It will take years for humans recover from the wildfires that swept through California in 2018, but nature is much more resilient. In fact, the wildfires are a key factor in a beautiful phenomenon in the spring: a super bloom of wildflowers.
"It's a miracle of nature," Pepperdine University biology professor Stephen Davis told Curbed. "We call it the rejuvenation of the chaparral."
What makes a super bloom so super?
A super bloom, as its name implies, is an incredibly productive wildflower season. Poppies, popcorn flowers, purple lupins and others create an explosion of color in what are typically desert landscapes. Southern California experienced one of these super blooms in 2017, and it was so intense that you could actually see the effects from space.
But keep in mind that super blooms are rare. Prior to the 2017 event, there was one in 2009 and another in 1999. They're rare because they require certain conditions for the wildflowers to bloom in such abundance.
The wildfires provide the first condition. According to Curbed, the fires provide a cue of sorts for seeds in the ground that the sprouting time is neigh. With plant life burned away, there's less competition for sunlight, something the wildflowers are keen for. The heat from the fire will melt their waxy seed coats, and this allows oxygen and water to seep in and germinate the seed.
Water is the other condition required for a super bloom. Lots and lots of it are required to germinate the seeds. Since rainfall will be different depending on the region, the chances of a super bloom vary as well. Downtown Los Angeles has seen almost double its normal rainfall since October, around 12.04 inches; the region around the Santa Monica Mountains has experienced about 100 to even 200 percent more rainfall than normal, Mark Mendelsohn, a biologist with the National Park Service, told Atlas Obscura. But University of California, Riverside, earth sciences professor Richard Minnich told KQED there hasn't been quite enough rain yet.
"Right now we're right at normal or slightly above," Minnich said. "So it's looking promising, and we could really get up there in terms of total rainfall."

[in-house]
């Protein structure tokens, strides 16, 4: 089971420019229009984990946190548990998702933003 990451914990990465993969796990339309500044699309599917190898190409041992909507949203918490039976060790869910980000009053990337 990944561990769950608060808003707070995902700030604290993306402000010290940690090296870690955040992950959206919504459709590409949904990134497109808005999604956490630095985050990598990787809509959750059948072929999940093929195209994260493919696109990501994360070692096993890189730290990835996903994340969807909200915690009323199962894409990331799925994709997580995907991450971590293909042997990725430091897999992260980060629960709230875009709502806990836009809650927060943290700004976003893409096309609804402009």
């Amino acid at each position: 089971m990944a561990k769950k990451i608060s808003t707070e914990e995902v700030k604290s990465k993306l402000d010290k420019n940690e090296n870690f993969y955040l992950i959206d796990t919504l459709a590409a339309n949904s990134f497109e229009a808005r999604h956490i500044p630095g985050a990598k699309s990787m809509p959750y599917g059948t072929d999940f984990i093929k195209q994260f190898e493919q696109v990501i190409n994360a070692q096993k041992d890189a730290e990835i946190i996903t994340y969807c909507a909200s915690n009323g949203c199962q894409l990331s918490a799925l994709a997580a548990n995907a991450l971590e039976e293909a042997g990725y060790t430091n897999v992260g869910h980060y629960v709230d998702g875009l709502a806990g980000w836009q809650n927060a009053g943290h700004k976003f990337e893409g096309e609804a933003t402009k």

Other things could influence the bloom, of course. Temperatures — too hot or too cold — could cause things to go south for the super bloom. A rainy mild winter is exactly what these wildflowers need.
Flowergeddon 2: The Blossoming
It's also exactly what towns around super blooms want, too. When the 2017 super bloom hit Anza-Borrego Desert State Park in Borrego Springs, the town was ill-prepared for the influx of tourists who came to see the super bloom. Nearly half-a-million people visited the park in March 2017, all hoping to snap or 'gram the beautiful flowers. Traffic stretched on for miles while out-of-towners didn't know where the flowers were, where to eat, where to park, where to get gas and on and on.
As a result, the 2017 super bloom became known as Flowergeddon.
"It was that first weekend in March 2017 that took us totally by surprise," the executive director of the Anza-Borrego Foundation Betsy Knapp told the Los Angeles Times.
Borrego Springs is ready this year, however. "This time, there is a real sense of preparedness," added Bri Fordem, the executive director of the foundation. "People should feel comfortable coming here."
Portable toilets will be placed around the park, dumpsters are on route and thousands of maps of Borrego Springs will be handed out to tourists to show them were the restaurants are (there are 12 of them) and where the two gas stations are located.
Tourists are also encouraged to bring plenty of protective gear, including hats, sunglasses and close-toed shoes, and be ready for cell service to grind to halt since the network will likely get overloaded.
The latter is all the better though, according to Fordem.
"We want them to embrace the beauty of the desert and its lifestyle," she said.